Antiquities Carved by Computer: The Art of Barry X Ball

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Barry X Ball on view at Sperone Westwater’s booth at the ADAA Art Show.

New York sculptor Barry X Ball makes sculptures that are simultaneously contemporary and classical. Ball uses digital processes to scan both living subjects and historical objects that then get carved in sensuous stone via computer programs, then hand-polished to a luscious finish.

Ball is having his first solo show in New York in six years at Sperone Westwater’s booth at the ADAA Art Show at the Park Avenue Armory. (The show closes today at 5 pm.)

The gallery is showing two Ball sculptures from his “Masterpiece” series, which recreates sculptural works from European churches, museums and private collections in new, unexpected materials. Ball transforms two 18th-century works from the collection of Ca’ Rezzonico in Venice—Antonio Corradini’s La Purità / Dama Velata (Purity / Veiled Woman) and Giusto Le Court’s La Invidia (Envy)—by carving them in Mexican onyx that’s veined and pitted to make dramatic and disturbing interpretations of these symbolic subjects.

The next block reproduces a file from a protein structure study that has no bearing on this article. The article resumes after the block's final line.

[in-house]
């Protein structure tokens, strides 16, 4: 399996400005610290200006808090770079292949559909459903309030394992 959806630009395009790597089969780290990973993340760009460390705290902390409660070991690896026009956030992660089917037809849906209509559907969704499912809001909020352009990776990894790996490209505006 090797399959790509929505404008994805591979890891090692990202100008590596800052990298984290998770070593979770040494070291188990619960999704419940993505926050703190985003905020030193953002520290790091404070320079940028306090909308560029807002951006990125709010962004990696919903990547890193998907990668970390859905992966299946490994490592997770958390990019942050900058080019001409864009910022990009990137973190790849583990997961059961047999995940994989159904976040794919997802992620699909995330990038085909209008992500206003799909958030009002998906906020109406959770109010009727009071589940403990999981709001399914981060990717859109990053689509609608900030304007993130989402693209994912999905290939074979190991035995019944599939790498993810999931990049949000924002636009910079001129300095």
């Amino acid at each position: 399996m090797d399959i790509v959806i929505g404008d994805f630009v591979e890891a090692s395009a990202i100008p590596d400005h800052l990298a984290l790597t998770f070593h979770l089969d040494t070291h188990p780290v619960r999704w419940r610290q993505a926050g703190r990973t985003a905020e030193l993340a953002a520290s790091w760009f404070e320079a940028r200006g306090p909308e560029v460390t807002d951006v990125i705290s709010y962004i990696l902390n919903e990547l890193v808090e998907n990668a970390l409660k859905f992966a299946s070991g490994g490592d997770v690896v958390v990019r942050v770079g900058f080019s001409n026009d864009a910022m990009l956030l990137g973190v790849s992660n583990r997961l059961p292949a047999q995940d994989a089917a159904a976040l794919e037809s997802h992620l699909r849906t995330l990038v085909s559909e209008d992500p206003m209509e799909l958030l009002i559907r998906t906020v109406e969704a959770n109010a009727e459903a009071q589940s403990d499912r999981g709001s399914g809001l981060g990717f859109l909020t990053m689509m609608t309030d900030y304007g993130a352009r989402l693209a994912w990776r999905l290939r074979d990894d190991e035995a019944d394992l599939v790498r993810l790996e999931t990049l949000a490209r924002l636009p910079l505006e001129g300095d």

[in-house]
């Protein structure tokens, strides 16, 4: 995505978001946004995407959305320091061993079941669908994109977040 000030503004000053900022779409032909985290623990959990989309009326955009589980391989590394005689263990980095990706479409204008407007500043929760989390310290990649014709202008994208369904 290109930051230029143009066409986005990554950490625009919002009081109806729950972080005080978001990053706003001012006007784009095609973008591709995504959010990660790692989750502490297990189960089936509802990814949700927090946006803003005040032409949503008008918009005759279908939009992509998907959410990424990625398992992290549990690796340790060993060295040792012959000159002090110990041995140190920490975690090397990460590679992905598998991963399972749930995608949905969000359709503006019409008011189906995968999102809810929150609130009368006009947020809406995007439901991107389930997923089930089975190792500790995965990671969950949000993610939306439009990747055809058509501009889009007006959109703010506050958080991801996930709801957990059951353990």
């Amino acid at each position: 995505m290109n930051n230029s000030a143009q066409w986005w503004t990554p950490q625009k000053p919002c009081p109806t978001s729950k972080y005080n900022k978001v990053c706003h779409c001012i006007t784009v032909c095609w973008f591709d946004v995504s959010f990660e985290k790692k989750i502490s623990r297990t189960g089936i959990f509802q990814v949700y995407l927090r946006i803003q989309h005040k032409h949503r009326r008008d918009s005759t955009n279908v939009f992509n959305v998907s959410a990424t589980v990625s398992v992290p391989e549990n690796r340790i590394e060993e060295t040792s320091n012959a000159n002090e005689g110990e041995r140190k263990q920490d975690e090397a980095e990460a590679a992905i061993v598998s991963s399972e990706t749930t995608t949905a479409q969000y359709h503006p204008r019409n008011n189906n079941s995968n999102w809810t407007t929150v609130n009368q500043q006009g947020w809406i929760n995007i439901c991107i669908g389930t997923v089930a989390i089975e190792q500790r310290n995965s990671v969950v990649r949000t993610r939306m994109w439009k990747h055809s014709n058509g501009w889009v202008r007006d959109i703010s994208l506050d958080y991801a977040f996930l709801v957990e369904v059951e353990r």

“We are thrilled that we have this opportunity to present our first solo show of his work since his major exhibition at the Ca’ Rezzonico, as part of the Venice Biennale in 2011,” Angela Westwater told the Observer.

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Sculptures by Barry X Ball.

Jeanne Portrait, decoratively carved in Belgian black marble, depicts the head of Jeanne Greenberg Rohatyn, the artist’s former art dealer, while Perfect Forms appropriates Futurist artist Umberto Boccioni’s iconic 1913 sculpture Unique Forms of Continuity in Space at full scale in the same, seductive Belgian black marble. Another version of Boccioni’s celebrated man-in-motion is luxuriously recreated in 24-karat gold at a smaller, tabletop scale.

The prices for sculptural works range from $135,000 to $500,000 and the photographs on view are $10,000 apiece.

A series of 14 color photographs—shot in the precise style of the Düsseldorf School (made famous by Andreas Gursky and Thomas Struth)—round out the display, while providing a context for some of pieces on view.

Antiquities Carved by Computer: The Art of Barry X Ball